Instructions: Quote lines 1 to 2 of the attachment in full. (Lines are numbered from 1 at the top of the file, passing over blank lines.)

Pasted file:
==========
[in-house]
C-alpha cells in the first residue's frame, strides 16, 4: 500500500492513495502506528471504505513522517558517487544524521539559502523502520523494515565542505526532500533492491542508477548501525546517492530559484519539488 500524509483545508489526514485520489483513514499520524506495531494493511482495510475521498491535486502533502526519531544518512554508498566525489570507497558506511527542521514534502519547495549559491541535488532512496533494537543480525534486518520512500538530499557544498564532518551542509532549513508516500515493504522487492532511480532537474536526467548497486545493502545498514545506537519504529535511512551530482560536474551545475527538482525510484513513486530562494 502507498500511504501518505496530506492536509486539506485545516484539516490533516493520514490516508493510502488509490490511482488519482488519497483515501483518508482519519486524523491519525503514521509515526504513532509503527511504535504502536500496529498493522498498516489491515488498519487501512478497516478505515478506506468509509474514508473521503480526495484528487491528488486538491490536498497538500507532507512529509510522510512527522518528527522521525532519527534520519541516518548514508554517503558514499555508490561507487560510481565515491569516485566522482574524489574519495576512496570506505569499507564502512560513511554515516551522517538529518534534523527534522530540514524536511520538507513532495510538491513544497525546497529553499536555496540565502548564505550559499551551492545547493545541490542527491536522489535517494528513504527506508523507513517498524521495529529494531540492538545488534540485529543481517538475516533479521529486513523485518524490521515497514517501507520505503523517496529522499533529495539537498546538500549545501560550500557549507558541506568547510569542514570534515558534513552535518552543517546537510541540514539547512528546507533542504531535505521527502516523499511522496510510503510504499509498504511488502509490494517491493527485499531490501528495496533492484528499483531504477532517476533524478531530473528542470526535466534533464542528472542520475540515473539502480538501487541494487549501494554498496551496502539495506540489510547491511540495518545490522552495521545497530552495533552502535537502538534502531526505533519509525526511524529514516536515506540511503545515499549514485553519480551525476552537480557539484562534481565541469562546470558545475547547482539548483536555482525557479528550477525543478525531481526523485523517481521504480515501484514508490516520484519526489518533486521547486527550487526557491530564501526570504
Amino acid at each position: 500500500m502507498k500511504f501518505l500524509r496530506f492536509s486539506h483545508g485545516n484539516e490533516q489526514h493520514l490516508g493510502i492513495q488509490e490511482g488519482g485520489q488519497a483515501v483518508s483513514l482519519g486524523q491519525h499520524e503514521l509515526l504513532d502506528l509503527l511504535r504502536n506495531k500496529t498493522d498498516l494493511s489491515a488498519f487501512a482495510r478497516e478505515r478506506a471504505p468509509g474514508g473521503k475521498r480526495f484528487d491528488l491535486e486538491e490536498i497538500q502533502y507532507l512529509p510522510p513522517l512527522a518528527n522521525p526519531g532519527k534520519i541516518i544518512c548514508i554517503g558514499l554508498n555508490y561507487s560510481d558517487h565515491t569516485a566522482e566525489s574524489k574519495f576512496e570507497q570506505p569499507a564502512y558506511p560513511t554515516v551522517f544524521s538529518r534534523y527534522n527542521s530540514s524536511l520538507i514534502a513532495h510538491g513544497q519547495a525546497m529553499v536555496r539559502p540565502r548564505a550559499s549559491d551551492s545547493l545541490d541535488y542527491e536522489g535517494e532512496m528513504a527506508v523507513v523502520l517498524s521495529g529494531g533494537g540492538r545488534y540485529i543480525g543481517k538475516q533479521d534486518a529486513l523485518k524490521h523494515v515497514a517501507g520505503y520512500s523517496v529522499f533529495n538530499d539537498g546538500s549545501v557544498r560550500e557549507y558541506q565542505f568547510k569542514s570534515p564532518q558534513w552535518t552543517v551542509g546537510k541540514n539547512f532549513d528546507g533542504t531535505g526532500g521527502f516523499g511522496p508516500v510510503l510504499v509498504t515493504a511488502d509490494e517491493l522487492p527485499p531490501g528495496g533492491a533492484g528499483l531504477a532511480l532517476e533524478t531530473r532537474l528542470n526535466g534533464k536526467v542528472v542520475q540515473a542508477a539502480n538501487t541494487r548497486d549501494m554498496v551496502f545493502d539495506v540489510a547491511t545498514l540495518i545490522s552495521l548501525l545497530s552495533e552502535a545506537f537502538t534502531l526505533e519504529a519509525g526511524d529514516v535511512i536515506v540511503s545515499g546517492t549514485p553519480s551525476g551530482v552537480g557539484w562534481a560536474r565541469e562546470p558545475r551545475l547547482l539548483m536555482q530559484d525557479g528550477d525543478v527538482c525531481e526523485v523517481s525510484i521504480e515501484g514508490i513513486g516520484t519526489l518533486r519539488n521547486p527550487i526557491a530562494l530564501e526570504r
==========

[in-house]
C-alpha cells in the first residue's frame, strides 16, 4: 500500500492513495502506528471504505513522517558517487544524521539559502523502520523494515565542505526532500533492491542508477548501525546517492530559484519539488 500524509483545508489526514485520489483513514499520524506495531494493511482495510475521498491535486502533502526519531544518512554508498566525489570507497558506511527542521514534502519547495549559491541535488532512496533494537543480525534486518520512500538530499557544498564532518551542509532549513508516500515493504522487492532511480532537474536526467548497486545493502545498514545506537519504529535511512551530482560536474551545475527538482525510484513513486530562494 502507498500511504501518505496530506492536509486539506485545516484539516490533516493520514490516508493510502488509490490511482488519482488519497483515501483518508482519519486524523491519525503514521509515526504513532509503527511504535504502536500496529498493522498498516489491515488498519487501512478497516478505515478506506468509509474514508473521503480526495484528487491528488486538491490536498497538500507532507512529509510522510512527522518528527522521525532519527534520519541516518548514508554517503558514499555508490561507487560510481565515491569516485566522482574524489574519495576512496570506505569499507564502512560513511554515516551522517538529518534534523527534522530540514524536511520538507513532495510538491513544497525546497529553499536555496540565502548564505550559499551551492545547493545541490542527491536522489535517494528513504527506508523507513517498524521495529529494531540492538545488534540485529543481517538475516533479521529486513523485518524490521515497514517501507520505503523517496529522499533529495539537498546538500549545501560550500557549507558541506568547510569542514570534515558534513552535518552543517546537510541540514539547512528546507533542504531535505521527502516523499511522496510510503510504499509498504511488502509490494517491493527485499531490501528495496533492484528499483531504477532517476533524478531530473528542470526535466534533464542528472542520475540515473539502480538501487541494487549501494554498496551496502539495506540489510547491511540495518545490522552495521545497530552495533552502535537502538534502531526505533519509525526511524529514516536515506540511503545515499549514485553519480551525476552537480557539484562534481565541469562546470558545475547547482539548483536555482525557479528550477525543478525531481526523485523517481521504480515501484514508490516520484519526489518533486521547486527550487526557491530564501526570504